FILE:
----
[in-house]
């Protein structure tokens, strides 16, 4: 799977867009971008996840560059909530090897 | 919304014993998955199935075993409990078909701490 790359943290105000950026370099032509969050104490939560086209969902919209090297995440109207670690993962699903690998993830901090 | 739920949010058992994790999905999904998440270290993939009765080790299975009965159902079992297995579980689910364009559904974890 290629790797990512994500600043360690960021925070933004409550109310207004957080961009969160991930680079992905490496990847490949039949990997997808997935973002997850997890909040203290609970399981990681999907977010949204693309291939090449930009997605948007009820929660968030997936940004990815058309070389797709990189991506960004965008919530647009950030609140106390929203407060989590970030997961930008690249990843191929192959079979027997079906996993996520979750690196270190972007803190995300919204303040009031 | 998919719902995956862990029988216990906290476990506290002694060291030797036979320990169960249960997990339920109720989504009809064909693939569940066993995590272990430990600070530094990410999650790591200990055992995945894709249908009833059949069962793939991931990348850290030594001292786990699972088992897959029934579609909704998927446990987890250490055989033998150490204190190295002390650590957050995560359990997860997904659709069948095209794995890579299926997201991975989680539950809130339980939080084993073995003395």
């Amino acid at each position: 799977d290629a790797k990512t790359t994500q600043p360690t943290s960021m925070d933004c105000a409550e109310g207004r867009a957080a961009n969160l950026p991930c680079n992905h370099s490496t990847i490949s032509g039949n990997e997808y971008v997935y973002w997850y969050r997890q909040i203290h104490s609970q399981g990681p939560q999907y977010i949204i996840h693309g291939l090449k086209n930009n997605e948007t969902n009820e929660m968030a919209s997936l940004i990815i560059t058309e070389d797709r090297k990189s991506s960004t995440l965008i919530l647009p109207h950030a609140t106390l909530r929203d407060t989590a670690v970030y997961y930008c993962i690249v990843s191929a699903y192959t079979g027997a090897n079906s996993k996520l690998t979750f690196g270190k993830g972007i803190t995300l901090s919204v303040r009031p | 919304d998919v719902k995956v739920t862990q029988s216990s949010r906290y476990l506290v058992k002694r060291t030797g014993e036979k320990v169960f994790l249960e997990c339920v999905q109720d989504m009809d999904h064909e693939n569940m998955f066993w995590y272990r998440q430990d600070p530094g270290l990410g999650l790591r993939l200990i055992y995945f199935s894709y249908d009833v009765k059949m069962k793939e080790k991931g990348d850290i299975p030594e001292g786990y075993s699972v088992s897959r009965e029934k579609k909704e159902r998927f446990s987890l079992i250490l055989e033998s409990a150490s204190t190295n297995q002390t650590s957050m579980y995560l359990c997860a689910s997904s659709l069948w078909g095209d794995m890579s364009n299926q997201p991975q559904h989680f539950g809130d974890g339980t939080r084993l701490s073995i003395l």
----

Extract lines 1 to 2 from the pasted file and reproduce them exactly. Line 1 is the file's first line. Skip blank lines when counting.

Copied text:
[in-house]
């Protein structure tokens, strides 16, 4: 799977867009971008996840560059909530090897 | 919304014993998955199935075993409990078909701490 790359943290105000950026370099032509969050104490939560086209969902919209090297995440109207670690993962699903690998993830901090 | 739920949010058992994790999905999904998440270290993939009765080790299975009965159902079992297995579980689910364009559904974890 290629790797990512994500600043360690960021925070933004409550109310207004957080961009969160991930680079992905490496990847490949039949990997997808997935973002997850997890909040203290609970399981990681999907977010949204693309291939090449930009997605948007009820929660968030997936940004990815058309070389797709990189991506960004965008919530647009950030609140106390929203407060989590970030997961930008690249990843191929192959079979027997079906996993996520979750690196270190972007803190995300919204303040009031 | 998919719902995956862990029988216990906290476990506290002694060291030797036979320990169960249960997990339920109720989504009809064909693939569940066993995590272990430990600070530094990410999650790591200990055992995945894709249908009833059949069962793939991931990348850290030594001292786990699972088992897959029934579609909704998927446990987890250490055989033998150490204190190295002390650590957050995560359990997860997904659709069948095209794995890579299926997201991975989680539950809130339980939080084993073995003395």